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Soybean Aphids--Increased Densities in Northern Illinois Compared with Previous Two Years

July 2, 2003

Although it's still too early to predict accurately the severity of soybean aphid infestations this year, recent observations in northern Illinois suggest that growers will need to be vigilant with respect to this insect pest for the remainder of the season. David Onstad, an entomologist with the Department of Natural Resources and Environmental Sciences, shared these data for Kendall County: number of soybean fields infested (14 fields were sampled) in 2001, 2002, and 2003--8, 8, and 14, respectively; average number of plants (50 plants sampled) infested per field in 2001, 2002, and 2003--2.14, 1.57, and 14.3, respectively; and average number of aphids per plant in 2001, 2002, and 2003--1.57, 0.19, and 3.44, respectively. In 2001 and 2002, sampling was conducted in early July. In 2003, sampling was performed on June 24. So even though soybean fields were scouted earlier this year for soybean aphids, 100% of the fields examined were infested. In addition, nearly 29% of the plants were infested. This compares with slightly more than 3% of plants infested in early July 2002. Thus far, we have not received many reports of soybean aphid infestations. If aphid numbers begin to increase rapidly in your area, please let us know so that we can pass along the information to our readers. For now, stay tuned; the soybean aphid story is yet to be written for 2003. Natural enemies and weather may take their toll on this insect pest as the season develops.--Mike Gray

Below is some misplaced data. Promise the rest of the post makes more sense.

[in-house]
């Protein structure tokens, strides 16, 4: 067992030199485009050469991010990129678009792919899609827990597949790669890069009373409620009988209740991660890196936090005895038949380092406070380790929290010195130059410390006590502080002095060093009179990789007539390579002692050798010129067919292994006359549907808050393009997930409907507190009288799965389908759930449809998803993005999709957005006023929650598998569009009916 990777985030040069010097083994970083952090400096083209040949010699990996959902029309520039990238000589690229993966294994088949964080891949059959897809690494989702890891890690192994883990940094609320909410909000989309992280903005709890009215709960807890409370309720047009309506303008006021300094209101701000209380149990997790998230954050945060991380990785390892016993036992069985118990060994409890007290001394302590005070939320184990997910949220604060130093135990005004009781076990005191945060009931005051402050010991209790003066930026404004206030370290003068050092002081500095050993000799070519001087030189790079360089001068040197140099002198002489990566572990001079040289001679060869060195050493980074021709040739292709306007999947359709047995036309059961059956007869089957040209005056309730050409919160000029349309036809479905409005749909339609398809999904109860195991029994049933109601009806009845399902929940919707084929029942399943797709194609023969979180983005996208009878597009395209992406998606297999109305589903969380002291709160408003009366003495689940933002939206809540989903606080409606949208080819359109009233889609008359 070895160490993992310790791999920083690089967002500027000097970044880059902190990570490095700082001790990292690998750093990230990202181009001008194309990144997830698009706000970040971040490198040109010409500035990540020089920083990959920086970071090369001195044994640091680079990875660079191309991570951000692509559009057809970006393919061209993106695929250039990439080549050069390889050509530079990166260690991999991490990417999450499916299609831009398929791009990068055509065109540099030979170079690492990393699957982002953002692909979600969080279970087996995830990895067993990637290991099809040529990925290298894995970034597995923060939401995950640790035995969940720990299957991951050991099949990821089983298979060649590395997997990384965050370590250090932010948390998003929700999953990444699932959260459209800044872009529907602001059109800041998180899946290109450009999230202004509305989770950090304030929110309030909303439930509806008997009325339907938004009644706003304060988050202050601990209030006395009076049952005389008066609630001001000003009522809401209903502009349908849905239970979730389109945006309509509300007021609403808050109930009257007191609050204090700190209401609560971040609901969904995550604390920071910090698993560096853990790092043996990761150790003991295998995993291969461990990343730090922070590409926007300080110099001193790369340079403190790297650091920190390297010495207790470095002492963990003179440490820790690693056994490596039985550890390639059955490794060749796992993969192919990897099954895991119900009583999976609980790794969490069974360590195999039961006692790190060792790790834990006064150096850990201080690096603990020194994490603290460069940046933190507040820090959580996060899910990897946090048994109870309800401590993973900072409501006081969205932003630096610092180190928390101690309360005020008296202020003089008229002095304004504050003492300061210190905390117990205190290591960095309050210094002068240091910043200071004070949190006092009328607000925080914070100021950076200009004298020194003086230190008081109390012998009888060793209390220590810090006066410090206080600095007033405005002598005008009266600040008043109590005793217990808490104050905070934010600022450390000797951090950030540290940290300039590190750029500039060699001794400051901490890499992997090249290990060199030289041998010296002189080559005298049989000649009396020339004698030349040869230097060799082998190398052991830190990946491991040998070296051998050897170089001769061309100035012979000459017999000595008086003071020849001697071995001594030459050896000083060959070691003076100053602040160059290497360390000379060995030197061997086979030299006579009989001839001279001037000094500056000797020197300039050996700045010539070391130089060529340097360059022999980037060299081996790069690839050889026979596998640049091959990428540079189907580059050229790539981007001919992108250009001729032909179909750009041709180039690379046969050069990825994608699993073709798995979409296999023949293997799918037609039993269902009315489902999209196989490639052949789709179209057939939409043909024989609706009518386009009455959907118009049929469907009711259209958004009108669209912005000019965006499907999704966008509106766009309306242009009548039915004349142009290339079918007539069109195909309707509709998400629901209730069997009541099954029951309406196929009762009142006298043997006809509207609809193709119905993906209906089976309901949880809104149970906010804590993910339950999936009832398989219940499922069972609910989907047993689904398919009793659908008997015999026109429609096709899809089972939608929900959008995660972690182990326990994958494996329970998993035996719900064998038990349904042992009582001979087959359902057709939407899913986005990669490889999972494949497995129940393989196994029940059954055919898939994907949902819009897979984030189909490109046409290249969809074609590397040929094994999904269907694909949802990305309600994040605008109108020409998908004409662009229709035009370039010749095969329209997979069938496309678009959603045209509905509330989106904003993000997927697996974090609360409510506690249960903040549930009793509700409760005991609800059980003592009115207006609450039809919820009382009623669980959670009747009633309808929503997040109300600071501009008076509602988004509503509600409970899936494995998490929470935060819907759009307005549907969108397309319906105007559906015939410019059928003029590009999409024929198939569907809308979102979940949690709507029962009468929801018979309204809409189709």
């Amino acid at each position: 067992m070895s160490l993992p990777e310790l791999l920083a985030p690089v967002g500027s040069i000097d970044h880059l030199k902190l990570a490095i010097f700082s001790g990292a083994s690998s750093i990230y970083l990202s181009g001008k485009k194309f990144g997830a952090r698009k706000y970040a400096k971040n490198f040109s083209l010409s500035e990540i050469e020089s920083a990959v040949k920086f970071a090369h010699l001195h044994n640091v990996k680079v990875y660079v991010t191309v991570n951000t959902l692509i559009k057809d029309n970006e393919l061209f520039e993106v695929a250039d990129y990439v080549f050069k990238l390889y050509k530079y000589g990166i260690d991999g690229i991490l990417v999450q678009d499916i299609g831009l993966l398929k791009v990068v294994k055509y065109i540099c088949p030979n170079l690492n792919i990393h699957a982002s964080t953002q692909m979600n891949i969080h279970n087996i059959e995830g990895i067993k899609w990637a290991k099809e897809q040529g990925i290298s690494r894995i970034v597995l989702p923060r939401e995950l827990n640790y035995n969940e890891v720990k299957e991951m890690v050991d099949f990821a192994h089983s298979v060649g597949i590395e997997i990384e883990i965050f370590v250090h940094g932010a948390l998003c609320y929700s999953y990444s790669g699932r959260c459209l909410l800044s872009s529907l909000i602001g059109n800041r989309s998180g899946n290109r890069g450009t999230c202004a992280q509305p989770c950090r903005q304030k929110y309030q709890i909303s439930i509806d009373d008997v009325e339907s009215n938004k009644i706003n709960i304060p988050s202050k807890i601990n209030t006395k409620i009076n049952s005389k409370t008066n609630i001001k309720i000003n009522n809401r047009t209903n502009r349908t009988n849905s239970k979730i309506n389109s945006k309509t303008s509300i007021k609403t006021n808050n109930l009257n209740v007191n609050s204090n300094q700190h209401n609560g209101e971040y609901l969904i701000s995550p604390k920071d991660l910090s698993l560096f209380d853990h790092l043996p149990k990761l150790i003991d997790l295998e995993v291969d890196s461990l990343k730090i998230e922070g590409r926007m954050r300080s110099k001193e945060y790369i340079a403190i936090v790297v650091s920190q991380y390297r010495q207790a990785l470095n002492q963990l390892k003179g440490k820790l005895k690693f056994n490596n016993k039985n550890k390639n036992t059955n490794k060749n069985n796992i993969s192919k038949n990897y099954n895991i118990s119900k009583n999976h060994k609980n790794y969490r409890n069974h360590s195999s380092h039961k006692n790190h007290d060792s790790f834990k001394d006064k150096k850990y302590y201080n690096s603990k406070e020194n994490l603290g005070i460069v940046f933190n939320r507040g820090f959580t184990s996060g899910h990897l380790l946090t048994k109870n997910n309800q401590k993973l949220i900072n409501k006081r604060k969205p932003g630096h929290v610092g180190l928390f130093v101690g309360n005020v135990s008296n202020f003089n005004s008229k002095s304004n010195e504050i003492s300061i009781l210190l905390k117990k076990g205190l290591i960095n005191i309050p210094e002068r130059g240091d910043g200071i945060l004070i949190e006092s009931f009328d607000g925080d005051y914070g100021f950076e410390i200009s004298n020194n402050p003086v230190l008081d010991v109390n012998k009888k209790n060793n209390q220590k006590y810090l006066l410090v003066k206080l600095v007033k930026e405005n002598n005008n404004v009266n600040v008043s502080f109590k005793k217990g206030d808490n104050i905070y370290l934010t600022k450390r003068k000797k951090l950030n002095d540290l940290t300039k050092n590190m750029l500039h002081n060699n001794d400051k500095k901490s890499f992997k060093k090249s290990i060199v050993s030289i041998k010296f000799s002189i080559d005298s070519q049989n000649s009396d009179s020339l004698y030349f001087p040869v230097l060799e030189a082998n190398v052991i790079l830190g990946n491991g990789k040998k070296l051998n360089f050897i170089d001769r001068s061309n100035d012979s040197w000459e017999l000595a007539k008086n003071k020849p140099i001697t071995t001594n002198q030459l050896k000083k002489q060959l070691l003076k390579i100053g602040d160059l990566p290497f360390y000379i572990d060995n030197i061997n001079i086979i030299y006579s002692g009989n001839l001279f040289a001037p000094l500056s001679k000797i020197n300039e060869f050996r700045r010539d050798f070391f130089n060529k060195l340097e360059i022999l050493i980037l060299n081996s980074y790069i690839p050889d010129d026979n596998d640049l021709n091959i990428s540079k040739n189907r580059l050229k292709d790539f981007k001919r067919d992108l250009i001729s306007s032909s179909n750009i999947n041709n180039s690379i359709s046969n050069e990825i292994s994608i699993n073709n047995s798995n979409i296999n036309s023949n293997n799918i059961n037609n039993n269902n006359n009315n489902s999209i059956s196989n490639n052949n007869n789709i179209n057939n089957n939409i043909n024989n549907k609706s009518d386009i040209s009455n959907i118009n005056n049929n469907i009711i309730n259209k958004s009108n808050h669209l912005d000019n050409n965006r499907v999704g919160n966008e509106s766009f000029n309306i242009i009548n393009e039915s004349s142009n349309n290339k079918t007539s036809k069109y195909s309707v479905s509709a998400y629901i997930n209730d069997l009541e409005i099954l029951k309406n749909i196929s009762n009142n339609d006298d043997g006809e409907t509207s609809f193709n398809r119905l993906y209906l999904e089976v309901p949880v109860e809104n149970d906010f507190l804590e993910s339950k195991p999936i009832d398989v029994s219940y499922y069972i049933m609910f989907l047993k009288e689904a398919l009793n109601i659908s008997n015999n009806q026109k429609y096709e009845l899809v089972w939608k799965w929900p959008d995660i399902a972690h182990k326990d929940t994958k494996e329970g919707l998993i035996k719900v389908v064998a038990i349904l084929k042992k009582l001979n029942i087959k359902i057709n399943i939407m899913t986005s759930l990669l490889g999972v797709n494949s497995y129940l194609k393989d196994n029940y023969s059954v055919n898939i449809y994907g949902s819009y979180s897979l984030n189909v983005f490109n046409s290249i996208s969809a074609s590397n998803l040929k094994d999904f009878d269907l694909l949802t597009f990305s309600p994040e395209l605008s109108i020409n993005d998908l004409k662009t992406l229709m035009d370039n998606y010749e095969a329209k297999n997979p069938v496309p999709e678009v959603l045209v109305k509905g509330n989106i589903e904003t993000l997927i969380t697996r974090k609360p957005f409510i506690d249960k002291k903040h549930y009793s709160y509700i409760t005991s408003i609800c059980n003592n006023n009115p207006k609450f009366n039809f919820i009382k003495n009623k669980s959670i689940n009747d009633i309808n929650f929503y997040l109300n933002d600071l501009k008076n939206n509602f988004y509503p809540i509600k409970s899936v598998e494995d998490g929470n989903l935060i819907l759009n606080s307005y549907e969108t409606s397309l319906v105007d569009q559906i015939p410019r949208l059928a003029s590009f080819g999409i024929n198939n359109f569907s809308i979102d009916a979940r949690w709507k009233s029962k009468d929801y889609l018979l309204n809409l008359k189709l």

Author: Mike Gray

The Pest Management and Crop Development Bulletin
Executive Editor: Kevin Steffey, Extension Entomologist

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